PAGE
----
My story idea is to get the University of Minnesota opionions on the election and why they would vote for the canadate. Then I would get the opinions of city officals about elections and the election process. Combine it all together so I'll have college student input, but also factual information on the elections


John Sullivan: Political Science professor at the University of Minnesota, 612-624-4144
Amy Klobuchar: Minnesota U.S. Senator, 651-714-2006
Keith Ellison: Congressman and University of Minnesota graduate Law School, 612-522-1212

April 2, 2007

Pop or No Pop?

The food and soda that are in vending machines are high calorie unhealthy food and drinks. These vending machines are placed in middle schools and high schools, which are accessable in many parts of the school. Local schools need to recongize the major problems these vending machines bring to their school. 1. The food is bad and does not help the child obesity problem many children have. 2. The vending machines do not offer healthier choices for children. 3. Hello! It's direct marketing to children, which I consider unethical because the children are there to learn not to buy. 4. The food is expensive.

The research would focus on why the schools are allowing vending machines into their school. After I have the answer I would question the ethical aspect of the situation. Vending machines can be a distraction for students who want to learn and do not provide other healthier options for children who have eating problems.

Eagan High School pricinpal Polly Reikowski 651-683-6902
Kenneth H. Brown M.D. professor Nutritionist in AES 530-752-1992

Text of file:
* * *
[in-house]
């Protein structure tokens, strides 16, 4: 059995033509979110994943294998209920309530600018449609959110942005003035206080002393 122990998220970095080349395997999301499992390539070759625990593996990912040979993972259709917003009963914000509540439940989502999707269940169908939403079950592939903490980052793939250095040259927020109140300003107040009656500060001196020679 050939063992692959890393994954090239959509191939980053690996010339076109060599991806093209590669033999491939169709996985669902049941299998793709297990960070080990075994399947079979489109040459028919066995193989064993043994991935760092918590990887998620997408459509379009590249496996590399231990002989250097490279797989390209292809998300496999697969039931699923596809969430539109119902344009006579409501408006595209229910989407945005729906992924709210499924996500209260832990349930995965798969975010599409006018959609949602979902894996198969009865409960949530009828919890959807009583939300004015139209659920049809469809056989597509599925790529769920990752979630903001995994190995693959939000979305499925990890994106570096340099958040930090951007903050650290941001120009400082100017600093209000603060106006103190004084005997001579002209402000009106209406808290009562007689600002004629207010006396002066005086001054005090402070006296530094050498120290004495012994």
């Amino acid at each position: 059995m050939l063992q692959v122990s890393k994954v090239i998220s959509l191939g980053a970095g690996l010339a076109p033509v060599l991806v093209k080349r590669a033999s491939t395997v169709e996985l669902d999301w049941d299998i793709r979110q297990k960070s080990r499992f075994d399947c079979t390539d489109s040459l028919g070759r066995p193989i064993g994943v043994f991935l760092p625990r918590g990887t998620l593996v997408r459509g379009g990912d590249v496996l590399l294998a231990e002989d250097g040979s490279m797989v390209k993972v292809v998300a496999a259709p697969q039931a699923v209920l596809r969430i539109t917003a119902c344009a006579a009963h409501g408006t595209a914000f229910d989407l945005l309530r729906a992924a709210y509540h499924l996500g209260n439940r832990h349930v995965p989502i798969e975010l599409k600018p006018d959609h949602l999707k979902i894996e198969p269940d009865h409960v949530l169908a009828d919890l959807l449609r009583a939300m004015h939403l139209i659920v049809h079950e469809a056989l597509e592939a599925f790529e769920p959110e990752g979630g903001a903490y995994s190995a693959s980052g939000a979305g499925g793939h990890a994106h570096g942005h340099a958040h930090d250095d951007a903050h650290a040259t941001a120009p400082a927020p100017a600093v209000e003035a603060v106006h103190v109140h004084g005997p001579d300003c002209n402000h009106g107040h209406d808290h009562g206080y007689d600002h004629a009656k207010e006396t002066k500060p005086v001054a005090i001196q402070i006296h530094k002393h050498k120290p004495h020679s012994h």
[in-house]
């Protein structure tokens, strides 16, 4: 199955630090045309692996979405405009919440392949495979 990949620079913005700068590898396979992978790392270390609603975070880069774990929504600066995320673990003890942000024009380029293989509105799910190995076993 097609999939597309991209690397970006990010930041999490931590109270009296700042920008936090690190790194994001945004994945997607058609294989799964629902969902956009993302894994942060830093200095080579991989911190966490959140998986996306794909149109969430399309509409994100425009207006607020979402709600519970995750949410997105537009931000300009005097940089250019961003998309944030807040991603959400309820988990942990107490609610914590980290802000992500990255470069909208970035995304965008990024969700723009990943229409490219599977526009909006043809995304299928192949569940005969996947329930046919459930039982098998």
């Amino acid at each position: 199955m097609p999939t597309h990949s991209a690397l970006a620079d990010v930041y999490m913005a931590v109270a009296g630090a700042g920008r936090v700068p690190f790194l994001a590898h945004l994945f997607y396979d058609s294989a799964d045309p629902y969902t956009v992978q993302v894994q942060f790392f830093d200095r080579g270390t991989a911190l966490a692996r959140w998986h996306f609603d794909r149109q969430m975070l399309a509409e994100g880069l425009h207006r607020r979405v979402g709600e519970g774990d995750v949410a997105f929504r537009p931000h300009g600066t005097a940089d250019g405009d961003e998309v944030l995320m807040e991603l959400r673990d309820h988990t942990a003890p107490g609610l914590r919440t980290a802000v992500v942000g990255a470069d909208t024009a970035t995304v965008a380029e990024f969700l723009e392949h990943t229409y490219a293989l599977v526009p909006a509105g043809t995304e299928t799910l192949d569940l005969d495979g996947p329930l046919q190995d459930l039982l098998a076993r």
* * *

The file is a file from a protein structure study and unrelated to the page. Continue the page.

Dr. Zachary Hambrick psychology professor at Michigan State 517-353-6425

March 26, 2007

Pet Food

There has been a recall on many pet food brand names. With in the past week, cats and dogs have died. The FDA does not need to approve the ingredients that are put in pet food. It is time that the FDA get involved in pet food production to assure that what is being feed to out pets is safe and trust worthy. If not who will protect out pets? The food companies have already failed at that.

This story could be an investigative piece. Are these the first deaths because of pet food? What companies are involved and how did they let this happen? Will there be lawsuits? How is the FDA going to get involved?

Aimee Meyer, DVM (veterinarian) at Blue Cross Animal Clinic 612-822-2149

Amir Alavi, FDA Investigator, 414-771-7167

Dan Stevens, DVM, founder of a non profit organization that emphasizes on ethical issues with animals, 757-622-7382

March 9, 2007

St. Paul Light Rail

The light rail is expanding its tracks to downtown St. Paul. There has been controversy on what streets the train will have its stops. When the Minneahaha train was being built contractors built the train right through neighborhoods and then gave residents money for the any loss in proppery value. What should the St. Paul contractors do to prevent this distruption?

Otto Banks, Deputy Assistant Secretary for economic development, 612- 708-4091.
Peter Bell, chair metropolitian council member(supports the Greater Minnesota Housing Fund) , 651-602-1453.
Ralph Whyman, board chair person of Longfellow community council (Hiawatha light rail), (612) 722-4529.

March 2, 2007

Strip Clubs and Students

Strip clubs businesses are popping up everywhere in Minneapolis, the increase has doubled in the past 4 years. Employment ads for dancers are posted in the Minnesota Daily, the ads say," Will work around school schedule." How many of these girls are actually stripping while in college, and why? Is the causation of stripping due to an increase in school tutition, social issues changing, psychological, etc.

John Wilkie, business lawyer 612-298-6646
Dave, Deja Vu, Manager , 612-333-6333 (would not give last name)
Ellen Berscheid, Psychology Department of the Unversity of Minnesota--deals with Social, interpersonal attraction, close relationships, social perception and cognition, emotion